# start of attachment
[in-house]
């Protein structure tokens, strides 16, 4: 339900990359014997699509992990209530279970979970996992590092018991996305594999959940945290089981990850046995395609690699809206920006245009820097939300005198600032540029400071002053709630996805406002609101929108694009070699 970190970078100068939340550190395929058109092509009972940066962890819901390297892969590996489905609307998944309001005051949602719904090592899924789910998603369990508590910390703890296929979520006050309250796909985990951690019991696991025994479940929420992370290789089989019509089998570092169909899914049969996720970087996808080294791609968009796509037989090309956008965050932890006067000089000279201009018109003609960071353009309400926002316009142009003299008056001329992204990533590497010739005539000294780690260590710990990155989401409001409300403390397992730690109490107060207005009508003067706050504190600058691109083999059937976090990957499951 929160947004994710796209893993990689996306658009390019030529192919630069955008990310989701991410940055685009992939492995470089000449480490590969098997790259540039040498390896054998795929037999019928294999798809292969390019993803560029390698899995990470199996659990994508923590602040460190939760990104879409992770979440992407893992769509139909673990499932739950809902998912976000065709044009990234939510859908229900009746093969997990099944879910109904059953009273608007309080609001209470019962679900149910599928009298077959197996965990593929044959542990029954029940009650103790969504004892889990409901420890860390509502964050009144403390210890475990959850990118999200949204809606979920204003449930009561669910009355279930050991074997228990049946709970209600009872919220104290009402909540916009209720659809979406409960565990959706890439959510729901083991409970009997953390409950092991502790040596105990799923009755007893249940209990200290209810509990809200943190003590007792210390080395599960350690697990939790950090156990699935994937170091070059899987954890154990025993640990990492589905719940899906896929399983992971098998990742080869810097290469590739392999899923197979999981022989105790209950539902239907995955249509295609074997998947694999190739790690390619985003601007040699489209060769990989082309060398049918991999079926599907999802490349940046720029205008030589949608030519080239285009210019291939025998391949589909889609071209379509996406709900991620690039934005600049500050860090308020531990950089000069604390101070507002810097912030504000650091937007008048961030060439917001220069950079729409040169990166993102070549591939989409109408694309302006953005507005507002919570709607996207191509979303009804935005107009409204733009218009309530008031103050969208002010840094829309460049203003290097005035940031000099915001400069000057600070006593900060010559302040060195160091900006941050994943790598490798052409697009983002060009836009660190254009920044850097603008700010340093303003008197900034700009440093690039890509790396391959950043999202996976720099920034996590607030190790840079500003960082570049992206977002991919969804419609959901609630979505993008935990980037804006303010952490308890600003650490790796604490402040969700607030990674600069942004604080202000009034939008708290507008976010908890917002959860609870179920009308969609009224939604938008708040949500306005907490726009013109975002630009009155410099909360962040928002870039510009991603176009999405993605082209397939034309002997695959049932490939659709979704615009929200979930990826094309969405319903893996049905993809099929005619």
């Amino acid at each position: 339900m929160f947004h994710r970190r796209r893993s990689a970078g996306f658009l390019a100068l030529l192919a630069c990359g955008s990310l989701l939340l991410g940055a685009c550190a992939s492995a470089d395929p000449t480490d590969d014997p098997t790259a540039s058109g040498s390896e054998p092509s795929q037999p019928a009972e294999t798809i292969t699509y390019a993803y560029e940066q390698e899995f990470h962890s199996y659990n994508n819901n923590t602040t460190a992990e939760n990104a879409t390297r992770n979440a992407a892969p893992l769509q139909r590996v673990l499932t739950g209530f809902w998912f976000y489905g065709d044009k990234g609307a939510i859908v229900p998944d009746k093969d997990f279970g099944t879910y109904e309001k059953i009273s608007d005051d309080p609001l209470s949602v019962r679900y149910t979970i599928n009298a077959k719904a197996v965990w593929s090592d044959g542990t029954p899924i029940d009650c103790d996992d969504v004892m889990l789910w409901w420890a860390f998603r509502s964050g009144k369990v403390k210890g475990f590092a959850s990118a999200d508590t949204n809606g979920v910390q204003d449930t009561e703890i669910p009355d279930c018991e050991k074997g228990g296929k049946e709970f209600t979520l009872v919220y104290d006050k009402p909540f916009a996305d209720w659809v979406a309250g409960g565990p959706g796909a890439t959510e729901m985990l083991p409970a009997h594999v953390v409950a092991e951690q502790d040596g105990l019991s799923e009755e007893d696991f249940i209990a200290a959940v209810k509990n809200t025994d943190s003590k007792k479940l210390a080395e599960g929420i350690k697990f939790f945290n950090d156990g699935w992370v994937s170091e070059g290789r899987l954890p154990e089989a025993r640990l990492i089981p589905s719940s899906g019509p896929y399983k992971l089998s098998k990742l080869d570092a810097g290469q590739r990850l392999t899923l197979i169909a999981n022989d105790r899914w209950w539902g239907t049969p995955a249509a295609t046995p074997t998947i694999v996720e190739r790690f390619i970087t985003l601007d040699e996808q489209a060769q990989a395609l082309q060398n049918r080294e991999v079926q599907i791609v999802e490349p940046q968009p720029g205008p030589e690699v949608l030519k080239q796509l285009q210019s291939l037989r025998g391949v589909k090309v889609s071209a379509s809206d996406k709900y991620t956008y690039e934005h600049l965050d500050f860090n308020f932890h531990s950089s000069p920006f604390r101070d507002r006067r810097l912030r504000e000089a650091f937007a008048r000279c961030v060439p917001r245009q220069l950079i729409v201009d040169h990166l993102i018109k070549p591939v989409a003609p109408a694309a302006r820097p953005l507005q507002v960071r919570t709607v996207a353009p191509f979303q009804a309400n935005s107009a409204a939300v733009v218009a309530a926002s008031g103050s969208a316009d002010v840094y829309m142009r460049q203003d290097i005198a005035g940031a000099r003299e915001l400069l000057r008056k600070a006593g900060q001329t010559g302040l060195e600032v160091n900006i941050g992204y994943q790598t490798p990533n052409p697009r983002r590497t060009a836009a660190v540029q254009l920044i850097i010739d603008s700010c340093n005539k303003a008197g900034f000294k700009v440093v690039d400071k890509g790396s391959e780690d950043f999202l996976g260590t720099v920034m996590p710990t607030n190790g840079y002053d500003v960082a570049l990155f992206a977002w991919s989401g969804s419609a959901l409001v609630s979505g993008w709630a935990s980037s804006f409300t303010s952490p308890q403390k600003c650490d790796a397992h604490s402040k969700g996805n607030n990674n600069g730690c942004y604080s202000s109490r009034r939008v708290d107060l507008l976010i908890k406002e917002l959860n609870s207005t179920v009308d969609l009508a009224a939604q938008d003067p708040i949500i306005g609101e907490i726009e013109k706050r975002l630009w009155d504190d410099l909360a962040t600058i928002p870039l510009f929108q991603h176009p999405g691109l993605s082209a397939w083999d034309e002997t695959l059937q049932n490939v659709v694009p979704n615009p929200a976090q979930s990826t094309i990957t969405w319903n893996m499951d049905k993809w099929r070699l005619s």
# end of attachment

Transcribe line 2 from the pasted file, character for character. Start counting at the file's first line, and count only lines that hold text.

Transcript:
């Protein structure tokens, strides 16, 4: 339900990359014997699509992990209530279970979970996992590092018991996305594999959940945290089981990850046995395609690699809206920006245009820097939300005198600032540029400071002053709630996805406002609101929108694009070699 970190970078100068939340550190395929058109092509009972940066962890819901390297892969590996489905609307998944309001005051949602719904090592899924789910998603369990508590910390703890296929979520006050309250796909985990951690019991696991025994479940929420992370290789089989019509089998570092169909899914049969996720970087996808080294791609968009796509037989090309956008965050932890006067000089000279201009018109003609960071353009309400926002316009142009003299008056001329992204990533590497010739005539000294780690260590710990990155989401409001409300403390397992730690109490107060207005009508003067706050504190600058691109083999059937976090990957499951 929160947004994710796209893993990689996306658009390019030529192919630069955008990310989701991410940055685009992939492995470089000449480490590969098997790259540039040498390896054998795929037999019928294999798809292969390019993803560029390698899995990470199996659990994508923590602040460190939760990104879409992770979440992407893992769509139909673990499932739950809902998912976000065709044009990234939510859908229900009746093969997990099944879910109904059953009273608007309080609001209470019962679900149910599928009298077959197996965990593929044959542990029954029940009650103790969504004892889990409901420890860390509502964050009144403390210890475990959850990118999200949204809606979920204003449930009561669910009355279930050991074997228990049946709970209600009872919220104290009402909540916009209720659809979406409960565990959706890439959510729901083991409970009997953390409950092991502790040596105990799923009755007893249940209990200290209810509990809200943190003590007792210390080395599960350690697990939790950090156990699935994937170091070059899987954890154990025993640990990492589905719940899906896929399983992971098998990742080869810097290469590739392999899923197979999981022989105790209950539902239907995955249509295609074997998947694999190739790690390619985003601007040699489209060769990989082309060398049918991999079926599907999802490349940046720029205008030589949608030519080239285009210019291939025998391949589909889609071209379509996406709900991620690039934005600049500050860090308020531990950089000069604390101070507002810097912030504000650091937007008048961030060439917001220069950079729409040169990166993102070549591939989409109408694309302006953005507005507002919570709607996207191509979303009804935005107009409204733009218009309530008031103050969208002010840094829309460049203003290097005035940031000099915001400069000057600070006593900060010559302040060195160091900006941050994943790598490798052409697009983002060009836009660190254009920044850097603008700010340093303003008197900034700009440093690039890509790396391959950043999202996976720099920034996590607030190790840079500003960082570049992206977002991919969804419609959901609630979505993008935990980037804006303010952490308890600003650490790796604490402040969700607030990674600069942004604080202000009034939008708290507008976010908890917002959860609870179920009308969609009224939604938008708040949500306005907490726009013109975002630009009155410099909360962040928002870039510009991603176009999405993605082209397939034309002997695959049932490939659709979704615009929200979930990826094309969405319903893996049905993809099929005619």